Shaving can be dreadful, painful and not least expensive. But there are ways to make your shave more pleasant. Read along as I present nine tips which will help improve your shave.
If you are looking for a shaving brush that will stand out from the crowd and attract some comments, then you should have a look at the new shaving brushes from American company, Six Shooter Shaving.
These shaving brushes are designed to replicate the look of a loaded revolver body, and come in five different metal colors. The knot can be taken off to easily fit a replacement if the brush wears out at some point.
The shaving brush cost USD $149 as a stand-alone product, but you can get a complete gift set including the brush, a specially designed stand and a tube of shaving cream for $199. The knot on the brush is average sized at 20 mm, and the website tells that the hair is “finest badger.”
You can probably find similar brushes on the market at much lower prices, but if you like these cool metal handles, then Six Shooter Shaving Brushes could be for you.
I haven't been able to try the Six Shooter shaving brushes, but I do like the design and the concept of being able to separate the handle from the actual brush in just a few seconds. I am sure there could be a market for this kind of “shaving handle memorabilia”, allowing you to buy a quality shaving brush and a handle to suit your own taste.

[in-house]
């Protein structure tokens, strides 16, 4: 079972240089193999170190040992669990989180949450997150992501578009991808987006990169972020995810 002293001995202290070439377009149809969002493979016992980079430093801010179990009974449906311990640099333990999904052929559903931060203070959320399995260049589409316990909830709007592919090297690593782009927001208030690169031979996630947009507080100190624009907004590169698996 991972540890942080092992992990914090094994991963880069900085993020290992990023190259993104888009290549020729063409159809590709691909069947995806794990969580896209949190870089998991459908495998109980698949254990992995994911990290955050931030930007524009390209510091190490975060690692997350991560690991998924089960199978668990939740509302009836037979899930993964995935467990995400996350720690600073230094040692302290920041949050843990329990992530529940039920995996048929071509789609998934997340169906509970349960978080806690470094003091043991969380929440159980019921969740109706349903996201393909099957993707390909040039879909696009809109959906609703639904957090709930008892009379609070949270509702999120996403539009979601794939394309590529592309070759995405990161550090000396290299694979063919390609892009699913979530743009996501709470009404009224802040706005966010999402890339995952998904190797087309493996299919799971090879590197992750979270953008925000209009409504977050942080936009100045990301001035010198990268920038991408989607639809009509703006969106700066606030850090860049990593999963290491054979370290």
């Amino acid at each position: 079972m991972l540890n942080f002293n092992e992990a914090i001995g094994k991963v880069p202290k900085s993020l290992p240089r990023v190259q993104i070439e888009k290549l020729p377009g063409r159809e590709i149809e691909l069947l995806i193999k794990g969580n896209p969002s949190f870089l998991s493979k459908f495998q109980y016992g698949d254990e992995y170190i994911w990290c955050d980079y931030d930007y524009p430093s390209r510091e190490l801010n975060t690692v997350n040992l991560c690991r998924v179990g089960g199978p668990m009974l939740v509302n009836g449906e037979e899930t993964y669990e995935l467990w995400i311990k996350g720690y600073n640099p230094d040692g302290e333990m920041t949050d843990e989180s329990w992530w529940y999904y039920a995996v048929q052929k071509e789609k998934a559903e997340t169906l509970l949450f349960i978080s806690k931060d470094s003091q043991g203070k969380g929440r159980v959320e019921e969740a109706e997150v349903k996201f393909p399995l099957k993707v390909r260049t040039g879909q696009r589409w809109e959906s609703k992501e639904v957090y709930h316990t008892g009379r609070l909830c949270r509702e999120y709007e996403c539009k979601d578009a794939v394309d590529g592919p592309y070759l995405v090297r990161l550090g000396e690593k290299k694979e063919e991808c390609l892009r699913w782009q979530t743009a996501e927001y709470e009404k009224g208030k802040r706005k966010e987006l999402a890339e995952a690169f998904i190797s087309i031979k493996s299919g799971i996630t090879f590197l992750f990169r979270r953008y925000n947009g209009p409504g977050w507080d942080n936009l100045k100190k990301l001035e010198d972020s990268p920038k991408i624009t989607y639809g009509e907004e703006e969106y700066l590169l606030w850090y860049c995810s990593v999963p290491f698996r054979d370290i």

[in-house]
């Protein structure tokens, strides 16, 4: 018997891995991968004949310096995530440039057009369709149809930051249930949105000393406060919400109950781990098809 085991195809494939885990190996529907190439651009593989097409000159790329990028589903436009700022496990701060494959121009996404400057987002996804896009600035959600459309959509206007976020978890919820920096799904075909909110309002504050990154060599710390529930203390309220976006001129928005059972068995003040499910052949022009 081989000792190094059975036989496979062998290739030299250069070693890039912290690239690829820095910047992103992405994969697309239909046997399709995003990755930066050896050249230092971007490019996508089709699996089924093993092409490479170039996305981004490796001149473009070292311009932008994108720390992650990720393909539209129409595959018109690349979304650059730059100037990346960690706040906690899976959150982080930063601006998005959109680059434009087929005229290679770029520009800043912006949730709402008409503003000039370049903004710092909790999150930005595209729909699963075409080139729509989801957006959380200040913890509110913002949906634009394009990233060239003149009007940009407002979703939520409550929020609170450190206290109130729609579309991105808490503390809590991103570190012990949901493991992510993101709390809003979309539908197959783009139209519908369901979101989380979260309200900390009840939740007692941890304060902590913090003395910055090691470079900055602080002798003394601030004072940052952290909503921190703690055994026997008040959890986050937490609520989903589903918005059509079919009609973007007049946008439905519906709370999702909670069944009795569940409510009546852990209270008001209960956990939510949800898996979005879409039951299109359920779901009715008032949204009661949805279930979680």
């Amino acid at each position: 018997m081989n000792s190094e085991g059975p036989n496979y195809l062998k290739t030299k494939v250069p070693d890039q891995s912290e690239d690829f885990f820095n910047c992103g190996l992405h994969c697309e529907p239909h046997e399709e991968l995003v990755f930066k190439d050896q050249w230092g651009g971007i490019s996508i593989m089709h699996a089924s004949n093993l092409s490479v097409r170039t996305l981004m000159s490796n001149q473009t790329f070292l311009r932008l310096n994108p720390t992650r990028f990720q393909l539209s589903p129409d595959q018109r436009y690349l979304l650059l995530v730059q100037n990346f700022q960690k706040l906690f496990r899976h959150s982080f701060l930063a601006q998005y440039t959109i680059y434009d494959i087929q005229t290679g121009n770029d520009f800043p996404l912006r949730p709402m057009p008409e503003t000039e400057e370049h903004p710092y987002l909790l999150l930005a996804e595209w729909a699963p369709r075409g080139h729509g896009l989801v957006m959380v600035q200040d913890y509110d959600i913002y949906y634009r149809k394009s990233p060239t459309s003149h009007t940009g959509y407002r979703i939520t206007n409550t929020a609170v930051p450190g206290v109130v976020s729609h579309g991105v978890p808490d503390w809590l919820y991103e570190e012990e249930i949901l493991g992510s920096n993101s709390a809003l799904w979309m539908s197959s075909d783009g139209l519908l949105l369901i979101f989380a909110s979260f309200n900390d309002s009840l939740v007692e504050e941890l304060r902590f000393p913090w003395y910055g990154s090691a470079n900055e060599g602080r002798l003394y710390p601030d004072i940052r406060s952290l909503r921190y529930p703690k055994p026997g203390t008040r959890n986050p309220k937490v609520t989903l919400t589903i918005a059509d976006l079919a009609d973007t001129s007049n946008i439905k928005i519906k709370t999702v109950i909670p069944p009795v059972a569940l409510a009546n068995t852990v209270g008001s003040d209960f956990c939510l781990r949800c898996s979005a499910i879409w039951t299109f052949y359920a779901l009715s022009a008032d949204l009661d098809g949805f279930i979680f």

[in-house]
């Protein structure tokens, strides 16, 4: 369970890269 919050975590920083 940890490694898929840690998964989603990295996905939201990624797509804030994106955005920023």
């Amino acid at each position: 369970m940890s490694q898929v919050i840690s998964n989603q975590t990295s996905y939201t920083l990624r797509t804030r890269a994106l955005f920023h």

For now, I will probably just stick to my usual shaving brush and keep the 200 dollars in my pocket. If you are interested in military gifts and revolvers in particular a .44 caliper shaving brush could be just what you desire…
Read more about the Six Shooter Shaving Brushes at www.SixShooterShaving.com
The first electric shaver I ever bought was a Braun back in 1998. Two years later, I replaced it with another Braun model I had won in a competition. Since then, I have owned a Philips shaver and a load of different Gillette razors and in the later years, Double Edge razors.
Recently, I got the chance to try out one of Brauns latest models from their utterly popular Series 5. As you may have read elsewhere on the site, I definitely prefer wet shaving over electric shaving, but for a few weeks I decided to leave the razor blades and shaving soap and use the Braun Series 5 for my shaving needs. I will share my experience in this review.
The Braun Legacy
It may not be fair to compare the Series 5 shaver to my old Braun shaver from 1999. After all there must have been some development over the last 13-14 years. But in many ways this may just be the best way to judge the quality and necessity of the product.
As most other Braun shavers, the Series 5 has a double foiled shaving head with an extra knife between the two foils. This is the same technology seen in the Series 3 and 7 (but not in Series 1) – and is also similar to the head of my old Braun 6550 from 1999.